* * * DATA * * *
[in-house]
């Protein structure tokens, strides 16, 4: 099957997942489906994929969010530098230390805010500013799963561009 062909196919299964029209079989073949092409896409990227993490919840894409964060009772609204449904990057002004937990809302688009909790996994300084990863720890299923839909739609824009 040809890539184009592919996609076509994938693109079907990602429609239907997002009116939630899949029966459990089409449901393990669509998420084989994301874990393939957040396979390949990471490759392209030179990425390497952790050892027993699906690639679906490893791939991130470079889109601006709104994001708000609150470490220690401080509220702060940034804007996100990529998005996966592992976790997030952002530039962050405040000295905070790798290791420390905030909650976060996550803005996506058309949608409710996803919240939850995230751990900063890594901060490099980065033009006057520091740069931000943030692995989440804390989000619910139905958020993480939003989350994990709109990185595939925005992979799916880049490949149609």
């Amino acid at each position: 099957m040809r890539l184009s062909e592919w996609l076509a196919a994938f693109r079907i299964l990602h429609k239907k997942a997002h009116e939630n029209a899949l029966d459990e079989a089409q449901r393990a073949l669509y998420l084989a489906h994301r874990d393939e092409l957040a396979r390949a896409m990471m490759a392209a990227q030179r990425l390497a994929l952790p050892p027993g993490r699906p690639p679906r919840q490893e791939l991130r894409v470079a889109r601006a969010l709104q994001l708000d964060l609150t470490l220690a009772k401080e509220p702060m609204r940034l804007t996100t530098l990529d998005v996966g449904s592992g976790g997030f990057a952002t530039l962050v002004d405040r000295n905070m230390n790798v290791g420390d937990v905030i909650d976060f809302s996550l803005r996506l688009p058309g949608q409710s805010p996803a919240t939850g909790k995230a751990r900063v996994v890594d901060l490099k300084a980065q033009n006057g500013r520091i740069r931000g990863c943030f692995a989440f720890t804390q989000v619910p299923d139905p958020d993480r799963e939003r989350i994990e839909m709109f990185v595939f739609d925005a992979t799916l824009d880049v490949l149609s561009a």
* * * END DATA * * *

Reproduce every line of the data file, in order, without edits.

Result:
[in-house]
């Protein structure tokens, strides 16, 4: 099957997942489906994929969010530098230390805010500013799963561009 062909196919299964029209079989073949092409896409990227993490919840894409964060009772609204449904990057002004937990809302688009909790996994300084990863720890299923839909739609824009 040809890539184009592919996609076509994938693109079907990602429609239907997002009116939630899949029966459990089409449901393990669509998420084989994301874990393939957040396979390949990471490759392209030179990425390497952790050892027993699906690639679906490893791939991130470079889109601006709104994001708000609150470490220690401080509220702060940034804007996100990529998005996966592992976790997030952002530039962050405040000295905070790798290791420390905030909650976060996550803005996506058309949608409710996803919240939850995230751990900063890594901060490099980065033009006057520091740069931000943030692995989440804390989000619910139905958020993480939003989350994990709109990185595939925005992979799916880049490949149609």
């Amino acid at each position: 099957m040809r890539l184009s062909e592919w996609l076509a196919a994938f693109r079907i299964l990602h429609k239907k997942a997002h009116e939630n029209a899949l029966d459990e079989a089409q449901r393990a073949l669509y998420l084989a489906h994301r874990d393939e092409l957040a396979r390949a896409m990471m490759a392209a990227q030179r990425l390497a994929l952790p050892p027993g993490r699906p690639p679906r919840q490893e791939l991130r894409v470079a889109r601006a969010l709104q994001l708000d964060l609150t470490l220690a009772k401080e509220p702060m609204r940034l804007t996100t530098l990529d998005v996966g449904s592992g976790g997030f990057a952002t530039l962050v002004d405040r000295n905070m230390n790798v290791g420390d937990v905030i909650d976060f809302s996550l803005r996506l688009p058309g949608q409710s805010p996803a919240t939850g909790k995230a751990r900063v996994v890594d901060l490099k300084a980065q033009n006057g500013r520091i740069r931000g990863c943030f692995a989440f720890t804390q989000v619910p299923d139905p958020d993480r799963e939003r989350i994990e839909m709109f990185v595939f739609d925005a992979t799916l824009d880049v490949l149609s561009a």